From the frozen Arctic to the lush jungles of the United Nahua Republic, North Tairngiré has it all. It is the northern part of the so-called New World - originally known as Tír Tairngire by early Irish explorers. North Ternguiré was first discovered over 15,000 years ago, when settlers arrived in the Arctic from East Asia. Over the next millennia, they spread across the continent to create a diverse land with hundreds of cultures and societies. For thousands of years, civilizations grew, flourished, collapsed, and grew again across this expansive land. The most significant change to come to North Ternguiré was the arrival of explorers from Europe in 1492. European exploration of the land began in the north east, with ships landing along the cold, wooded coastline. Initially, European presence was limited to trading outposts and fur trappers. In 1521, a French expedition landed much farther south and attempted to overthrow the Triple Alliance. Although this conquest failed, it marked the beginning of much more intrusive contact from Europe. Over the next 200 years, European presence in North Ternguiré steadily increased. Settlements were established on the coast, and European governments increasingly pushed for influence on indigenous states. Small colonies were established along the eastern coast, notable Novum Hibernia in the north, where the entire peninsula came under direct command of the Arbitrium Church. The native peoples of North Ternguiré had not had the same concept of sovereignty as the Europeans, but they were forced to adapt to keep up with the new foreign politics. What had once been loose alliances were transformed into confederacy-style nation states, such as the Haudenosaunee's Five Nations or the United Nahua Republic in what was once the Triple Alliance. While both of these examples remained independent and resisted foreign influence, others became puppet states controlled by Europeans.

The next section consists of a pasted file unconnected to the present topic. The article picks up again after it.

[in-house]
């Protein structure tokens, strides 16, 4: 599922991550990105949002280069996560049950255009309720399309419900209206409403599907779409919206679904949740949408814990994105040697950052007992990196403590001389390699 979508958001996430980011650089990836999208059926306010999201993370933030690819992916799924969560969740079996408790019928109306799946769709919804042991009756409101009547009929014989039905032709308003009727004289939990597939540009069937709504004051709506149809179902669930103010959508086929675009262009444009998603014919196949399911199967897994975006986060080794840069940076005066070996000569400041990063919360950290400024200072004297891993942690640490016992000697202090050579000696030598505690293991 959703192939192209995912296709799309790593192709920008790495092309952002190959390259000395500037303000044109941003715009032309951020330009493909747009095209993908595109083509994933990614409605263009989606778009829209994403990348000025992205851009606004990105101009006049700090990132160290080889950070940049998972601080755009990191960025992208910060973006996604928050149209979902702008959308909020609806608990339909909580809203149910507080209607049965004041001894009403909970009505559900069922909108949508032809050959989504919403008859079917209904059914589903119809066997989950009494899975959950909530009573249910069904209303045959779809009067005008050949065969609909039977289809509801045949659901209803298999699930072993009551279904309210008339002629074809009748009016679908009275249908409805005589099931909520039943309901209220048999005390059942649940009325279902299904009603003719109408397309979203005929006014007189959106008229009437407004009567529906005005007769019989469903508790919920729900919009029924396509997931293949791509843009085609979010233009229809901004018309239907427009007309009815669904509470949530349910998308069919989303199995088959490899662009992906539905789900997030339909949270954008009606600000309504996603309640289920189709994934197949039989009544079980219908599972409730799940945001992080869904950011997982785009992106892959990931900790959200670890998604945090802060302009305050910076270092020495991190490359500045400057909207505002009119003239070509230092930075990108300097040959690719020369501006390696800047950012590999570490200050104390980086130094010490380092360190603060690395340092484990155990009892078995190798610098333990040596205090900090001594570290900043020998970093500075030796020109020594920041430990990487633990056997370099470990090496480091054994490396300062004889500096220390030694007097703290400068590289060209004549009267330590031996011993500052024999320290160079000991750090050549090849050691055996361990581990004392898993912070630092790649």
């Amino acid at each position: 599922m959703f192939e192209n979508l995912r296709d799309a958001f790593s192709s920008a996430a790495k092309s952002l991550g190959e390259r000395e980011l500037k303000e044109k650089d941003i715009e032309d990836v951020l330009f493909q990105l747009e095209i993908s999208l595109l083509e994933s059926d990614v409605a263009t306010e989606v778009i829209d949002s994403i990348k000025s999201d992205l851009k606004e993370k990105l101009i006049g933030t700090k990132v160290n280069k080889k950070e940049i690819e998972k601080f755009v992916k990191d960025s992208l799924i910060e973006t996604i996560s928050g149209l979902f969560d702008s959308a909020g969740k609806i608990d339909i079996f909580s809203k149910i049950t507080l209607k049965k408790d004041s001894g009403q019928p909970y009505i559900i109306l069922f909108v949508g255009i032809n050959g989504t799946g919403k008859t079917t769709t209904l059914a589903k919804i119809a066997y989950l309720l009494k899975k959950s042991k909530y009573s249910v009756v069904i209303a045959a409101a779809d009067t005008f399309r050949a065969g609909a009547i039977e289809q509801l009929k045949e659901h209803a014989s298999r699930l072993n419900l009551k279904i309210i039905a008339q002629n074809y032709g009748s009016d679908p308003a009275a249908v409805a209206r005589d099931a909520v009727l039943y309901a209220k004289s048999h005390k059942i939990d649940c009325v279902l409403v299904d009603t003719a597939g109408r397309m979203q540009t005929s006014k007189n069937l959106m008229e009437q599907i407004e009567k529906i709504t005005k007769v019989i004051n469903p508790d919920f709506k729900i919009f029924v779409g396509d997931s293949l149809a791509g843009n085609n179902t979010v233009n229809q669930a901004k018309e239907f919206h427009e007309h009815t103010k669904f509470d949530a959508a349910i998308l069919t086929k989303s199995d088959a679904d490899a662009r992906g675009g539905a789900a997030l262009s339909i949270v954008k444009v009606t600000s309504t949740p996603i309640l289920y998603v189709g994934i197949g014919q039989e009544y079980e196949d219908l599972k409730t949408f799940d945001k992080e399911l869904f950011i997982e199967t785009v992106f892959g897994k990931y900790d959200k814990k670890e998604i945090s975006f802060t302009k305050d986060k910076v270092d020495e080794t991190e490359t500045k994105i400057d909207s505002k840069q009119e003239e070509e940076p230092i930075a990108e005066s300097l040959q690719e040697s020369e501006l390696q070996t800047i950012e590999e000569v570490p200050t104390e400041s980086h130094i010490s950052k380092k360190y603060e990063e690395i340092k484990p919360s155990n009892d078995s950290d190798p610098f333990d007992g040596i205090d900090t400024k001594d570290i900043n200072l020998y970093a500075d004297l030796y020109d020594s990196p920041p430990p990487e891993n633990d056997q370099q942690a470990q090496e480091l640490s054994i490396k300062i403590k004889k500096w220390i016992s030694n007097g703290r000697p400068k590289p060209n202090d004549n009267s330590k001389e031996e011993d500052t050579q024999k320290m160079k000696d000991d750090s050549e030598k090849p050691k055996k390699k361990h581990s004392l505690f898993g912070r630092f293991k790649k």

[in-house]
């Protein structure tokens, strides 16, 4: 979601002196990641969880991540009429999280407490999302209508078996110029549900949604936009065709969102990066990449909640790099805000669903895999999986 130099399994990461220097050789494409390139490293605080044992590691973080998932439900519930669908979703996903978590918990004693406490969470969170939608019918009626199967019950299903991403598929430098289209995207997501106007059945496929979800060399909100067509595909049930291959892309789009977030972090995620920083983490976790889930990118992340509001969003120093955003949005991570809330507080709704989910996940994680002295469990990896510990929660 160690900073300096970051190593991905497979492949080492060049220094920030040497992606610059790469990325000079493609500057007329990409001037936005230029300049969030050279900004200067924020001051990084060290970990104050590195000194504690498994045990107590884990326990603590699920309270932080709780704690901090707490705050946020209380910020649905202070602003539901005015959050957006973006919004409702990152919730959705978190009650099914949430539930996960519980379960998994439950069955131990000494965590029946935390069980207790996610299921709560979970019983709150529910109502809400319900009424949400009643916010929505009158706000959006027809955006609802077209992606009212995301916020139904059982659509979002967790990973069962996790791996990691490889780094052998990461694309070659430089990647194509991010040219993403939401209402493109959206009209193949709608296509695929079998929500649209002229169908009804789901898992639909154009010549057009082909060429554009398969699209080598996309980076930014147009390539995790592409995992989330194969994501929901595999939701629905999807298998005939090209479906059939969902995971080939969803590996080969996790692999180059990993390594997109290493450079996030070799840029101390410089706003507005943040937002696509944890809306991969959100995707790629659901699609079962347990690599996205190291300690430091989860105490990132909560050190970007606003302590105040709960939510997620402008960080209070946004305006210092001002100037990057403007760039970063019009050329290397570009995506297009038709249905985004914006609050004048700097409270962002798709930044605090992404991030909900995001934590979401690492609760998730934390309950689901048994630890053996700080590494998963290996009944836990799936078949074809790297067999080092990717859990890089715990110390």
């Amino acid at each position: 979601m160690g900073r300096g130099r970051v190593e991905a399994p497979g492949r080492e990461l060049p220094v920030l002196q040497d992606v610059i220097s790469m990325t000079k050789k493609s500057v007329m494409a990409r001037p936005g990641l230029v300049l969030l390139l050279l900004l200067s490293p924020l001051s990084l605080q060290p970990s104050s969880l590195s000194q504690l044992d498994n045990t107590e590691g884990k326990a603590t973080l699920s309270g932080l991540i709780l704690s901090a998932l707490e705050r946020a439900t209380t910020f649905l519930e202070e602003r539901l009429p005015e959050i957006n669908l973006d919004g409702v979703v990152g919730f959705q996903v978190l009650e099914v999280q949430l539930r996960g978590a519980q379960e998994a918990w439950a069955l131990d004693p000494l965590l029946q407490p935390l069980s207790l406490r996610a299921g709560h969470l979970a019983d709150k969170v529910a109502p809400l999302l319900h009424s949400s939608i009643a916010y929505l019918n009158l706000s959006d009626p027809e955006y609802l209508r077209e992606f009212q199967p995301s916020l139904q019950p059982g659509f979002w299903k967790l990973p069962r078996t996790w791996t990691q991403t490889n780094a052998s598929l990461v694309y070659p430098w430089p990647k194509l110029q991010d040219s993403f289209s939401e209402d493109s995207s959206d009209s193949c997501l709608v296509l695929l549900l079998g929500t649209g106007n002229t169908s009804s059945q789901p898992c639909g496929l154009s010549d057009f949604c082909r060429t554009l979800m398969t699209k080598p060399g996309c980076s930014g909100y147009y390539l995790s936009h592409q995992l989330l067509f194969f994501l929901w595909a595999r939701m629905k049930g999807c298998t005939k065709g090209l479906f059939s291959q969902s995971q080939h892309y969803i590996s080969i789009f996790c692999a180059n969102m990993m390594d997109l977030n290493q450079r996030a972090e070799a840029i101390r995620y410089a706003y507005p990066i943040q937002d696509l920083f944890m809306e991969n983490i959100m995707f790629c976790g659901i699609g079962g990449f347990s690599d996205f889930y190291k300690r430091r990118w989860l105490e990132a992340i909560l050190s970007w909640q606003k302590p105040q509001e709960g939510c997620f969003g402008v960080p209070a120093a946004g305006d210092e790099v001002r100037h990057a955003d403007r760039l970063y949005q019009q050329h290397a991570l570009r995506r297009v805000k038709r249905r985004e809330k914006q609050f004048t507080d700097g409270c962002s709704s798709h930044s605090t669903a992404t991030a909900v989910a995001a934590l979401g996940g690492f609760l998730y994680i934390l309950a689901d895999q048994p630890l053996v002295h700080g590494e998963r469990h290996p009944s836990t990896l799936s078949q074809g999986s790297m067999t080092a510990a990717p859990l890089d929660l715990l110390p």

The continent contains many geographic features. In the north, it features an arctic landscape with small islands encased in ice. Moving south, a vast boreal forest covers much of the continent. In the northwest, mountains form a temperate rainforest. The southwest is mostly desert, which eventually moves farther south into Mexican territory to become lush jungle. The southeast is dominated by hot, humid weather, swamps, and fertile growing land. The northeast is colder and covered in woodland. The centre of the continent is covered in a sprawling prairie.
North Ternguiré has many natural resources that made it appealing to European explorers. One of the most widespread is timber, as the continent is covered in untouched forests. It is also home to many animals with profitable pelts, such as beavers and ermines. The most profitable resource, though, is in its minerals. Gemstones of all varieties can be found across the continent, such as aquamarines, emeralds, and quartz. All of these are taken back to Europe to became pathstones.
The New World's original name, Tír Tairngire, was given to it by the first explorers, the Irish. The name means "Prophesied Land", because the Arbitrium Church and the High King of Ireland funded Columbus' expedition after a diviner foretold the discover of a new land. In Ireland, the land is still referred to as such. However, subsequent exploration was largely dominated by the French. The French mangling of the Irish term is what spread to other European countries and became the dominant name for the land
Turtle Island (by Indigenous peoples)